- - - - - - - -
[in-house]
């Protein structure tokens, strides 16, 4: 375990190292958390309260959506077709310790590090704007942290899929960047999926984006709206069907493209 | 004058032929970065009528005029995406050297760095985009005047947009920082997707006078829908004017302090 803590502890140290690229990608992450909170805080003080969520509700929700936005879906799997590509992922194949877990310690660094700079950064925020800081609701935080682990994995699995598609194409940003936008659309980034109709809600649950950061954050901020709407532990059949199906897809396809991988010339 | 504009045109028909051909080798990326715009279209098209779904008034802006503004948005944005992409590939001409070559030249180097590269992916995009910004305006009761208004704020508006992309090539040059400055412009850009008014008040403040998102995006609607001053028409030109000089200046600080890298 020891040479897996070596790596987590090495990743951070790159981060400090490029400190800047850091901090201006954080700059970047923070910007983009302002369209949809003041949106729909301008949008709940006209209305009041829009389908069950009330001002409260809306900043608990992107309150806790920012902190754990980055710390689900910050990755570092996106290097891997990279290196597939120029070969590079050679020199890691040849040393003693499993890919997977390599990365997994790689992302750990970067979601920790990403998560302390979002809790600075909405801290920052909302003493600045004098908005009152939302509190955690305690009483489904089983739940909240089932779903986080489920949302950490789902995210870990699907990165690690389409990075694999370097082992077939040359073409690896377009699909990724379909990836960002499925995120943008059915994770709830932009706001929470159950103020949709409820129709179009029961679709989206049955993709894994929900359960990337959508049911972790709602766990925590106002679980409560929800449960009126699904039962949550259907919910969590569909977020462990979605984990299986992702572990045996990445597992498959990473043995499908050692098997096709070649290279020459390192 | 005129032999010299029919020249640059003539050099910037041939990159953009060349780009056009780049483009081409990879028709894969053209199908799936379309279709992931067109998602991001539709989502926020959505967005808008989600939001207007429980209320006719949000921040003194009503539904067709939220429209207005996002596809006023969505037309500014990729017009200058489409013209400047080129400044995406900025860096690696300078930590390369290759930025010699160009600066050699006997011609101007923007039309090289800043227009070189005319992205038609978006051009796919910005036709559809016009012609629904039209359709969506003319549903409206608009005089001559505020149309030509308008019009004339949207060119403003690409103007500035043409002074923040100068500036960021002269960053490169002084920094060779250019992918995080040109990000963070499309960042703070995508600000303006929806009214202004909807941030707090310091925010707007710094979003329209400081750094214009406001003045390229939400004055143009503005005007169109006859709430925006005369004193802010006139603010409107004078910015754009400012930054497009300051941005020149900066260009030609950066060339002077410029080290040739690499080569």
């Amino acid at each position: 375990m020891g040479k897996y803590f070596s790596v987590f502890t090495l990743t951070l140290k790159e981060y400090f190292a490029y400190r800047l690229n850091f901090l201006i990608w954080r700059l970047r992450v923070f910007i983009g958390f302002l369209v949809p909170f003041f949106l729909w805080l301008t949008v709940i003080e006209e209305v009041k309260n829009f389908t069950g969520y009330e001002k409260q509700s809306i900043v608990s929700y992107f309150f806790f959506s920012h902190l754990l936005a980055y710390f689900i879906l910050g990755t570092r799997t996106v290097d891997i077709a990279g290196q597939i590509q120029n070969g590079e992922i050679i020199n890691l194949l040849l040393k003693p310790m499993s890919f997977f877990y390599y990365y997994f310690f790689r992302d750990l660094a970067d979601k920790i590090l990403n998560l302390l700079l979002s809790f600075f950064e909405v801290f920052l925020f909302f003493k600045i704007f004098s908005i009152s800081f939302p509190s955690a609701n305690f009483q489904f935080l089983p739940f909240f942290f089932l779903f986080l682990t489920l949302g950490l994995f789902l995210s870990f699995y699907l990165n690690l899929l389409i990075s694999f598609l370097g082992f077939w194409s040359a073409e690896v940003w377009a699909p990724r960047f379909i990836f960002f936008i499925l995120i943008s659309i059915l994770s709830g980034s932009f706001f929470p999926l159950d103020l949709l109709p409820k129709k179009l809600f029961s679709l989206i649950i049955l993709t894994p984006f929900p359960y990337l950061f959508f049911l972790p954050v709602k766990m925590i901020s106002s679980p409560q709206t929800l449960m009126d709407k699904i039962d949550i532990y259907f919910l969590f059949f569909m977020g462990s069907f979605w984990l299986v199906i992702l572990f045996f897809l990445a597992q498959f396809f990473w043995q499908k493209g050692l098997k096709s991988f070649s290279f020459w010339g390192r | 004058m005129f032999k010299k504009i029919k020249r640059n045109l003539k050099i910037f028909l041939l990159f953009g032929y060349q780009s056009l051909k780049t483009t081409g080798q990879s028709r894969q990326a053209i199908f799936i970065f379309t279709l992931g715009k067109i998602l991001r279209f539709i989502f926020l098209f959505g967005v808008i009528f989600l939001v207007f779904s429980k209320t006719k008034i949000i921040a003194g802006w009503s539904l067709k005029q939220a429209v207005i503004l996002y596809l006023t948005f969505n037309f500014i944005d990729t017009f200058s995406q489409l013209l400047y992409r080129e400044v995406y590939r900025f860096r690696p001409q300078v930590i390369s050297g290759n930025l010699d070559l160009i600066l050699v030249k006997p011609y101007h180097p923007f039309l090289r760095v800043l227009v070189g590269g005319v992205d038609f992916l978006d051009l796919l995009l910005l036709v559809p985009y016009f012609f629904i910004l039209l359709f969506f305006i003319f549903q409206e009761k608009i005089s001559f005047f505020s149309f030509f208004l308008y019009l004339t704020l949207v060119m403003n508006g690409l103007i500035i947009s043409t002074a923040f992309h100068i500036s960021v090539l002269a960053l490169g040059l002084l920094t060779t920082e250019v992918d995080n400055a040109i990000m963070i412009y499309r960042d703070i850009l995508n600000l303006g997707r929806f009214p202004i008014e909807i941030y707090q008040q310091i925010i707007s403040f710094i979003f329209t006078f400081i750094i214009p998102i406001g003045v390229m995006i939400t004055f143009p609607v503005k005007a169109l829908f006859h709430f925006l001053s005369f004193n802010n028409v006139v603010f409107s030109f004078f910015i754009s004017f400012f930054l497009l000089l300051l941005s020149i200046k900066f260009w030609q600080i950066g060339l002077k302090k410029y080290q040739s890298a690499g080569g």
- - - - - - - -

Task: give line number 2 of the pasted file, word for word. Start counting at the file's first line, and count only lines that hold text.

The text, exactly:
């Protein structure tokens, strides 16, 4: 375990190292958390309260959506077709310790590090704007942290899929960047999926984006709206069907493209 | 004058032929970065009528005029995406050297760095985009005047947009920082997707006078829908004017302090 803590502890140290690229990608992450909170805080003080969520509700929700936005879906799997590509992922194949877990310690660094700079950064925020800081609701935080682990994995699995598609194409940003936008659309980034109709809600649950950061954050901020709407532990059949199906897809396809991988010339 | 504009045109028909051909080798990326715009279209098209779904008034802006503004948005944005992409590939001409070559030249180097590269992916995009910004305006009761208004704020508006992309090539040059400055412009850009008014008040403040998102995006609607001053028409030109000089200046600080890298 020891040479897996070596790596987590090495990743951070790159981060400090490029400190800047850091901090201006954080700059970047923070910007983009302002369209949809003041949106729909301008949008709940006209209305009041829009389908069950009330001002409260809306900043608990992107309150806790920012902190754990980055710390689900910050990755570092996106290097891997990279290196597939120029070969590079050679020199890691040849040393003693499993890919997977390599990365997994790689992302750990970067979601920790990403998560302390979002809790600075909405801290920052909302003493600045004098908005009152939302509190955690305690009483489904089983739940909240089932779903986080489920949302950490789902995210870990699907990165690690389409990075694999370097082992077939040359073409690896377009699909990724379909990836960002499925995120943008059915994770709830932009706001929470159950103020949709409820129709179009029961679709989206049955993709894994929900359960990337959508049911972790709602766990925590106002679980409560929800449960009126699904039962949550259907919910969590569909977020462990979605984990299986992702572990045996990445597992498959990473043995499908050692098997096709070649290279020459390192 | 005129032999010299029919020249640059003539050099910037041939990159953009060349780009056009780049483009081409990879028709894969053209199908799936379309279709992931067109998602991001539709989502926020959505967005808008989600939001207007429980209320006719949000921040003194009503539904067709939220429209207005996002596809006023969505037309500014990729017009200058489409013209400047080129400044995406900025860096690696300078930590390369290759930025010699160009600066050699006997011609101007923007039309090289800043227009070189005319992205038609978006051009796919910005036709559809016009012609629904039209359709969506003319549903409206608009005089001559505020149309030509308008019009004339949207060119403003690409103007500035043409002074923040100068500036960021002269960053490169002084920094060779250019992918995080040109990000963070499309960042703070995508600000303006929806009214202004909807941030707090310091925010707007710094979003329209400081750094214009406001003045390229939400004055143009503005005007169109006859709430925006005369004193802010006139603010409107004078910015754009400012930054497009300051941005020149900066260009030609950066060339002077410029080290040739690499080569």